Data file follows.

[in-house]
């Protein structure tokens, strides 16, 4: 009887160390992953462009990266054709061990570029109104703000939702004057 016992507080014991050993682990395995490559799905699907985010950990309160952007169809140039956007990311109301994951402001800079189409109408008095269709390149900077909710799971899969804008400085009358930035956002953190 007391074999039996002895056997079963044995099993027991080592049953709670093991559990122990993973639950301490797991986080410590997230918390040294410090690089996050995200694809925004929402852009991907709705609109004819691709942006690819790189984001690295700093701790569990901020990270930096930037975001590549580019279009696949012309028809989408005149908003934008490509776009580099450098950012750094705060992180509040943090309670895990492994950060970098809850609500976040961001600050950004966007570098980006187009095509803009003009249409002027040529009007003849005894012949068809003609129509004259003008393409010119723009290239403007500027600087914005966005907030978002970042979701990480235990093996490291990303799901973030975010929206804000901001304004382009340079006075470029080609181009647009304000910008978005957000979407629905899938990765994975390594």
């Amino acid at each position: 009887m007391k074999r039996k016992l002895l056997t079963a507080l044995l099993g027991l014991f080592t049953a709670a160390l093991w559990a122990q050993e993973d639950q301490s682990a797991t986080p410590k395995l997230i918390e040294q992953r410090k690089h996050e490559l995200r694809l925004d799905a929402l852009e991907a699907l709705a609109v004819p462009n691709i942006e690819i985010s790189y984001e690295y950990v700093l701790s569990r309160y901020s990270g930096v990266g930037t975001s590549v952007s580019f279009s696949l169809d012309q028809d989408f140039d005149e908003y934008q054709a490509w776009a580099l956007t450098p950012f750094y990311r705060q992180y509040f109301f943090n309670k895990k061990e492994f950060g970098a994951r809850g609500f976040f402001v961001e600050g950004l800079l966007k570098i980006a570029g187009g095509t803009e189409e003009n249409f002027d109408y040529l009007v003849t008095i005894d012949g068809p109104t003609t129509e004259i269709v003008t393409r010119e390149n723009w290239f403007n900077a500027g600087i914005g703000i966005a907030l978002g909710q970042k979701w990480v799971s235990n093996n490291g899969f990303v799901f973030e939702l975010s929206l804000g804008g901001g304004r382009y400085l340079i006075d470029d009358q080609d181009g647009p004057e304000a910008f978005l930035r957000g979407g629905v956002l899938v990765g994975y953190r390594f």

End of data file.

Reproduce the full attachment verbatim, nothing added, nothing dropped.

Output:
[in-house]
């Protein structure tokens, strides 16, 4: 009887160390992953462009990266054709061990570029109104703000939702004057 016992507080014991050993682990395995490559799905699907985010950990309160952007169809140039956007990311109301994951402001800079189409109408008095269709390149900077909710799971899969804008400085009358930035956002953190 007391074999039996002895056997079963044995099993027991080592049953709670093991559990122990993973639950301490797991986080410590997230918390040294410090690089996050995200694809925004929402852009991907709705609109004819691709942006690819790189984001690295700093701790569990901020990270930096930037975001590549580019279009696949012309028809989408005149908003934008490509776009580099450098950012750094705060992180509040943090309670895990492994950060970098809850609500976040961001600050950004966007570098980006187009095509803009003009249409002027040529009007003849005894012949068809003609129509004259003008393409010119723009290239403007500027600087914005966005907030978002970042979701990480235990093996490291990303799901973030975010929206804000901001304004382009340079006075470029080609181009647009304000910008978005957000979407629905899938990765994975390594």
């Amino acid at each position: 009887m007391k074999r039996k016992l002895l056997t079963a507080l044995l099993g027991l014991f080592t049953a709670a160390l093991w559990a122990q050993e993973d639950q301490s682990a797991t986080p410590k395995l997230i918390e040294q992953r410090k690089h996050e490559l995200r694809l925004d799905a929402l852009e991907a699907l709705a609109v004819p462009n691709i942006e690819i985010s790189y984001e690295y950990v700093l701790s569990r309160y901020s990270g930096v990266g930037t975001s590549v952007s580019f279009s696949l169809d012309q028809d989408f140039d005149e908003y934008q054709a490509w776009a580099l956007t450098p950012f750094y990311r705060q992180y509040f109301f943090n309670k895990k061990e492994f950060g970098a994951r809850g609500f976040f402001v961001e600050g950004l800079l966007k570098i980006a570029g187009g095509t803009e189409e003009n249409f002027d109408y040529l009007v003849t008095i005894d012949g068809p109104t003609t129509e004259i269709v003008t393409r010119e390149n723009w290239f403007n900077a500027g600087i914005g703000i966005a907030l978002g909710q970042k979701w990480v799971s235990n093996n490291g899969f990303v799901f973030e939702l975010s929206l804000g804008g901001g304004r382009y400085l340079i006075d470029d009358q080609d181009g647009p004057e304000a910008f978005l930035r957000g979407g629905v956002l899938v990765g994975y953190r390594f």